‘From then on, we performed together most Friday nights. I got more into it, and expanded my repertoire, sometimes taking requests. I found more clothes too: Pam introduced me to the manager of the Royal Court, who gave me a few sparkly dresses they didn’t want any more. Davina told me where to get some false lashes and a nicer wig, with long brown curly hair, and taught me how to use make-up to shape my eyebrows so no-one at home or work would see if I’d plucked them. She also gave me a pair of falsies to stuff into a bra rather than manky old socks, telling me that “These are what I used to wear” before the hormones gave her “proper tits”. I was told never to ask her about “the op” – April Ashley was in the news because of her court case with her ex-husband, and there was stuff in the paper about Ashley going to Casablanca for surgery. Davina was interested in Ashley, and I think they had a few mutuals, but refused to talk to Pam or me about surgery, and any punters who brought it up got a stare that could turn you into stone – or worse, if they really pushed it.
‘Anyway, Tania came along most weeks, and my wife put up with it as long as I was back home, in “drab”, by midnight. As the crowds got bigger, Pam decided to do it more often. First she tried Thursdays and Saturdays, then Wednesday, Friday, and Sunday. The weekends were always rowdy, Sunday nights a bit more downbeat. But it all went well, which meant she wanted to find a few more performers.’
Struggling to find people, Pam and Davina put adverts in a couple of bars around the north-west, as well as the Gender Identity Clinic in London and the Beaumont Society (a new London-based support group for cross- dressers and their loved ones). Neither got much response, because both the transsexual women at the Clinic and the transvestites at the Beaumont Society preferred to keep a low profile, and didn’t often want to be seen with each other, let alone the flamboyant queens at the White Swan. Gradually, however, word got around, and Wednesday became audition night.
‘We had all sorts try out. There was some bloke with a beard and lots of glitter, and a hairy chest in a tight pink frock. That might play well in London, but up here, it just confused people. One person insisted on singing rather than miming, and did a lewd version of ‘Love In My Tummy’ before hitching up his skirt to reveal that actually, the love wasn’t in his tummy. Pam said it was “a family pub”, even though I’d never seen any families in there, and told him that if he didn’t scarper immediately, she’d call the police. He had to run off in his tight miniskirt and heels – I still wonder how he got home.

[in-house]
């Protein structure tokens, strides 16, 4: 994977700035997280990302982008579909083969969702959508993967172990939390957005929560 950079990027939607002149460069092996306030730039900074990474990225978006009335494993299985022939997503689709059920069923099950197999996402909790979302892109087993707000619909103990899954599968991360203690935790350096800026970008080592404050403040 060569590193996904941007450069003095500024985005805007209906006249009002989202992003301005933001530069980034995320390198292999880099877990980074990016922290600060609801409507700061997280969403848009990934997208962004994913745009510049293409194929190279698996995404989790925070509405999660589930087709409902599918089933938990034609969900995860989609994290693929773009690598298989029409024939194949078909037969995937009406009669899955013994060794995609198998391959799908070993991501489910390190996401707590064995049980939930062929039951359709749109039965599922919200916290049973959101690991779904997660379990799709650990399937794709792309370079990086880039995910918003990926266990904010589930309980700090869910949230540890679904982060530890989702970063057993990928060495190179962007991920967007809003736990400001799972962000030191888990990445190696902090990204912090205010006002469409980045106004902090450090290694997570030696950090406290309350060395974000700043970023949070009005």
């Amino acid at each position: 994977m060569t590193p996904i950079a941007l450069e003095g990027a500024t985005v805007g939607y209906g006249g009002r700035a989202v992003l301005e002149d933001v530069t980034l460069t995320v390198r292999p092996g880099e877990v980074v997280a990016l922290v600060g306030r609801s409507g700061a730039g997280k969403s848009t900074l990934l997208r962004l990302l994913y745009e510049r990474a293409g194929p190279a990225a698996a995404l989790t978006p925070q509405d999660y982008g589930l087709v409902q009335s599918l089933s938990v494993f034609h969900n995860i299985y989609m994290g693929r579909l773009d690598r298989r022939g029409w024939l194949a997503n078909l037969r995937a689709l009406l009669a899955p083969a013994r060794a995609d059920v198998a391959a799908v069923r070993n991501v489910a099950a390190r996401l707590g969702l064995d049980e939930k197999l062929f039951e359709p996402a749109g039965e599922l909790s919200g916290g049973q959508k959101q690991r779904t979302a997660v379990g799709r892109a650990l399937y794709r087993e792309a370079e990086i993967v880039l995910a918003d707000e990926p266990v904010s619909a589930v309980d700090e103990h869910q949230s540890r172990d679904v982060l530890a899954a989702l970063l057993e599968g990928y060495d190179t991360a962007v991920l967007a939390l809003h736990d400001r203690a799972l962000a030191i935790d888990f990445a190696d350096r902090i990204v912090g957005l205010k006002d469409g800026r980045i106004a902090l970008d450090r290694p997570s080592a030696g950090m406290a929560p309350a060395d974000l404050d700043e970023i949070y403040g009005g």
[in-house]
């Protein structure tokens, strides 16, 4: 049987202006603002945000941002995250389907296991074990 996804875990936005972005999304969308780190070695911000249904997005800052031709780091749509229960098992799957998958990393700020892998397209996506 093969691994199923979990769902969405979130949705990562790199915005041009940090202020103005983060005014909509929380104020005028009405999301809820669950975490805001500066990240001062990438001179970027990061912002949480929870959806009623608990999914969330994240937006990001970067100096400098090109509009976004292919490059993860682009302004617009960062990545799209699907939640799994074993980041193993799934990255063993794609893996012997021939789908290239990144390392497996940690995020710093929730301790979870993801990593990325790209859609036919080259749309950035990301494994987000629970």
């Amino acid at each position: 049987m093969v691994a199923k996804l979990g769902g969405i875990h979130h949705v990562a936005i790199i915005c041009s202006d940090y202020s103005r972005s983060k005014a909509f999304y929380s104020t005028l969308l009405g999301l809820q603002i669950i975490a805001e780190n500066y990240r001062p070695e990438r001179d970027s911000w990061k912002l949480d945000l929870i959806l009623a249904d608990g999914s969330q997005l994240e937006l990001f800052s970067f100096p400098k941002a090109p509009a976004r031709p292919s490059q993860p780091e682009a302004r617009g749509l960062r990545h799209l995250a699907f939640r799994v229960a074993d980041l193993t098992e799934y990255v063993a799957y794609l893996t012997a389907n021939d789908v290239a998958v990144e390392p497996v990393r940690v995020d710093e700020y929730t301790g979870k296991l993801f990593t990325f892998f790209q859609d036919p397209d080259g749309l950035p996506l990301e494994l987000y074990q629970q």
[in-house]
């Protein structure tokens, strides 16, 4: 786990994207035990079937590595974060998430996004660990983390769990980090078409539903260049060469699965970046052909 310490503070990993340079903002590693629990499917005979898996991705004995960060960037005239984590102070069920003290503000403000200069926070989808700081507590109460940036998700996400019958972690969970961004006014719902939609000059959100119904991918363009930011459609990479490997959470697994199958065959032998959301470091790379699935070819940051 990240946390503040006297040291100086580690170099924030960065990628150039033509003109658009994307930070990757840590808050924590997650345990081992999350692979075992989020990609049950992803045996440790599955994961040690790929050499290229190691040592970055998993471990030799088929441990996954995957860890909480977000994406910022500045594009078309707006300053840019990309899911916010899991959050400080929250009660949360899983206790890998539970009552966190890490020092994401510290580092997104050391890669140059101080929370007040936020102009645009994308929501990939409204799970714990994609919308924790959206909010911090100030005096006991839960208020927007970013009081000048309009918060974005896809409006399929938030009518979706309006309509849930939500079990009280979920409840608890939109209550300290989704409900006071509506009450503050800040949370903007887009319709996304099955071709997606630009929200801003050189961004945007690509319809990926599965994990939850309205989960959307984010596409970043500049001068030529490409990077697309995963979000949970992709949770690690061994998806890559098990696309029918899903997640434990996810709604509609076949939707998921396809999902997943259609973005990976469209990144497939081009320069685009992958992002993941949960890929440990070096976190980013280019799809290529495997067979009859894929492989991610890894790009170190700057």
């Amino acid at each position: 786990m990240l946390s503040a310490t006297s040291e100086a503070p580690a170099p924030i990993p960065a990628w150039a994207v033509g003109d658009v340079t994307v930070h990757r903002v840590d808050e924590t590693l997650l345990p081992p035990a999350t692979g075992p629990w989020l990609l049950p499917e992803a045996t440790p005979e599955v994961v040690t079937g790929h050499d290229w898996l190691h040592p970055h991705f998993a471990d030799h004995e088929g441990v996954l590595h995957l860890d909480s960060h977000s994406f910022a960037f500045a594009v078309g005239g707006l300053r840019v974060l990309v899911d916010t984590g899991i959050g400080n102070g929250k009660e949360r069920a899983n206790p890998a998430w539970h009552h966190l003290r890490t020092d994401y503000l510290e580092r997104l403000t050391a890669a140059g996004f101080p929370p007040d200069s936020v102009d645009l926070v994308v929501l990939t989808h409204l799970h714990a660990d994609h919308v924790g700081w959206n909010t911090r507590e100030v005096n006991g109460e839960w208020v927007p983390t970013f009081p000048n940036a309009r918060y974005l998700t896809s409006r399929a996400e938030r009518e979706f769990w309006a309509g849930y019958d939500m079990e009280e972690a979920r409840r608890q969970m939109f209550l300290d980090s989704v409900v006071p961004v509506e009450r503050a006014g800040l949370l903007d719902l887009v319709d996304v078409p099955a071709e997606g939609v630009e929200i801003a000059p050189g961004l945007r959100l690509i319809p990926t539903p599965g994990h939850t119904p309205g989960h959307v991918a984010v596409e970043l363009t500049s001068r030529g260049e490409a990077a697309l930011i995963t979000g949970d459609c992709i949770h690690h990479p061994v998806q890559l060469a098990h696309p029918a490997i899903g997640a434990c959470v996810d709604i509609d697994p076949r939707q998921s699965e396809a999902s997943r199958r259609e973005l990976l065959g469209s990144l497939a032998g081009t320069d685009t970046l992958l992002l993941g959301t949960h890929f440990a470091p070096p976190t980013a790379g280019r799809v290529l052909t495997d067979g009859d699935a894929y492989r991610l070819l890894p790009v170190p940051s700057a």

‘The next week, Pam did have to call the cops. We had this queen, Lucille, who’d spent hours on her make-up and took herself very seriously. I’m not sure where she was from, but it definitely wasn’t Liverpool, and she didn’t like our Scouse wit. As soon as she started ‘Break It To Me Gently’ by Brenda Lee, closing her eyes and whispering like she was Maria bloody Callas, some bloke yelled, “I’ll break it to you gently, love!” Standard fare for any drag bar, you’d think, but Lucille stopped and shot daggers at him. It was tense, until her boyfriend – some heavy from the docks – weighed in and twatted him. Suddenly it was chaos, Lucille whacking people with her handbag, lager and stilettos flying across the bar, fisticuffs spilling onto the street. No-one wanted the police to come – we all remembered the raids – but Pam had no choice. They didn’t nick anyone, but said if it happened again then they’d tell the council to revoke our license. Pam stopped the open auditions after that.
Instead, Pam and Davina scoured bars, pubs, and clubs in the north-west, looking for one more person who would give The White Swan its X-factor. ‘We had a drag king from Leeds try out,’ recalls Kevin/Mary. ‘He was great – doing Sinatra, Dean Martin and other crooners rather than Elvis or The Beatles – but the audience preferred the girls, so he only did the occasional bit. Three weeks later, though, Davina came back from Manchester with someone she’d seen at The Union, who she said would be perfect.’
This was Ladonya, a Jamaican immigrant only ever known to the pub’s performers and staff (who paid their stars cash-in-hand) by her drag name. ‘Pam was anxious about how Ladonya would go down,’ Kevin/Mary remembers. ‘I mean, our audiences were generally open-minded and good-natured, but everyone was white. We agreed that I’d warm up the crowd, and take Ladonya under my wing – help her with her outfits, tell her what to expect. We needn’t have worried – she was a pro, quite well-built but with a soft nose and striking eyes, coming on in this beautiful lime- green dress and black wig, her hair styled into a bob with a side parting. She had her finger on the pulse musically, too, geeing up the crowd with Gladys Knight’s upbeat version of ‘I Heard It Through the Grapevine’, knowing exactly when to smile, when to shimmy, when to hold up a defiant finger. By the time she got onto ‘Baby Love’, everyone was hooked, and our girl group had formed. Some nights it was just one or two of us, but if we were all on together, the place would always be packed.’
Entrance was cheap – just a few shillings – and soon, people were coming from all over Lancashire to see the trio. All three, but especially Davina, would perform across the north-west, but there wasn’t much of a circuit besides a few pubs in Manchester or Leeds, apart from the Working Men’s Clubs of Bradford, Huddersfield and Sheffield, which weren’t always enthusiastic, or even friendly. The girls began to wonder if there was much of a world beyond The White Swan. Then a proposal arrived that was too good to turn down.
Variations is out now via Influx Press.